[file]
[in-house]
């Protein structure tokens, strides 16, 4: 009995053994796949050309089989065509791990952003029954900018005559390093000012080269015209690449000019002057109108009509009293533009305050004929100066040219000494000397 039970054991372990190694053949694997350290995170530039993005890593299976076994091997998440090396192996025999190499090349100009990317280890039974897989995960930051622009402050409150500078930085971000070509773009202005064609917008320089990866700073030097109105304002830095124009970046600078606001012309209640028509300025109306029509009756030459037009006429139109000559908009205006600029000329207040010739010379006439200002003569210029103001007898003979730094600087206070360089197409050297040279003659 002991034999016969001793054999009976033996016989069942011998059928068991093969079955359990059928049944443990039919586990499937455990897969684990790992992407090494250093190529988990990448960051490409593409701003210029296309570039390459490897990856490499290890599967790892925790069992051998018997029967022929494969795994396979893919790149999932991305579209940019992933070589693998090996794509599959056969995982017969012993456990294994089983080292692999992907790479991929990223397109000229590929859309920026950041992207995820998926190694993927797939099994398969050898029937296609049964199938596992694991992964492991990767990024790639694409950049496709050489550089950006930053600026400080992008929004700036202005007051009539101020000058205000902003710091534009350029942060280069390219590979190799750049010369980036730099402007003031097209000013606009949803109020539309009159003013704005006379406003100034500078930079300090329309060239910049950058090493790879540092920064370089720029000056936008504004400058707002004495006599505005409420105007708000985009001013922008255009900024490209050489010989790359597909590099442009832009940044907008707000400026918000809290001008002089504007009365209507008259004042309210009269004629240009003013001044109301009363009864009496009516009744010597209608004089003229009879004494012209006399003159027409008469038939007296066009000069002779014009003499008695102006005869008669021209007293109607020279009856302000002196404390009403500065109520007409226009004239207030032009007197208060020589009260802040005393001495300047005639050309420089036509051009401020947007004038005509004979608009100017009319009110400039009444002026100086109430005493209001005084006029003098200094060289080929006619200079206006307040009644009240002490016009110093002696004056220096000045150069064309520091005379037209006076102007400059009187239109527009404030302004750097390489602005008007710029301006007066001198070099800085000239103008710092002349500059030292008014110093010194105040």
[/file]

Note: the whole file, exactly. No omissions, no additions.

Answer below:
[in-house]
């Protein structure tokens, strides 16, 4: 009995053994796949050309089989065509791990952003029954900018005559390093000012080269015209690449000019002057109108009509009293533009305050004929100066040219000494000397 039970054991372990190694053949694997350290995170530039993005890593299976076994091997998440090396192996025999190499090349100009990317280890039974897989995960930051622009402050409150500078930085971000070509773009202005064609917008320089990866700073030097109105304002830095124009970046600078606001012309209640028509300025109306029509009756030459037009006429139109000559908009205006600029000329207040010739010379006439200002003569210029103001007898003979730094600087206070360089197409050297040279003659 002991034999016969001793054999009976033996016989069942011998059928068991093969079955359990059928049944443990039919586990499937455990897969684990790992992407090494250093190529988990990448960051490409593409701003210029296309570039390459490897990856490499290890599967790892925790069992051998018997029967022929494969795994396979893919790149999932991305579209940019992933070589693998090996794509599959056969995982017969012993456990294994089983080292692999992907790479991929990223397109000229590929859309920026950041992207995820998926190694993927797939099994398969050898029937296609049964199938596992694991992964492991990767990024790639694409950049496709050489550089950006930053600026400080992008929004700036202005007051009539101020000058205000902003710091534009350029942060280069390219590979190799750049010369980036730099402007003031097209000013606009949803109020539309009159003013704005006379406003100034500078930079300090329309060239910049950058090493790879540092920064370089720029000056936008504004400058707002004495006599505005409420105007708000985009001013922008255009900024490209050489010989790359597909590099442009832009940044907008707000400026918000809290001008002089504007009365209507008259004042309210009269004629240009003013001044109301009363009864009496009516009744010597209608004089003229009879004494012209006399003159027409008469038939007296066009000069002779014009003499008695102006005869008669021209007293109607020279009856302000002196404390009403500065109520007409226009004239207030032009007197208060020589009260802040005393001495300047005639050309420089036509051009401020947007004038005509004979608009100017009319009110400039009444002026100086109430005493209001005084006029003098200094060289080929006619200079206006307040009644009240002490016009110093002696004056220096000045150069064309520091005379037209006076102007400059009187239109527009404030302004750097390489602005008007710029301006007066001198070099800085000239103008710092002349500059030292008014110093010194105040």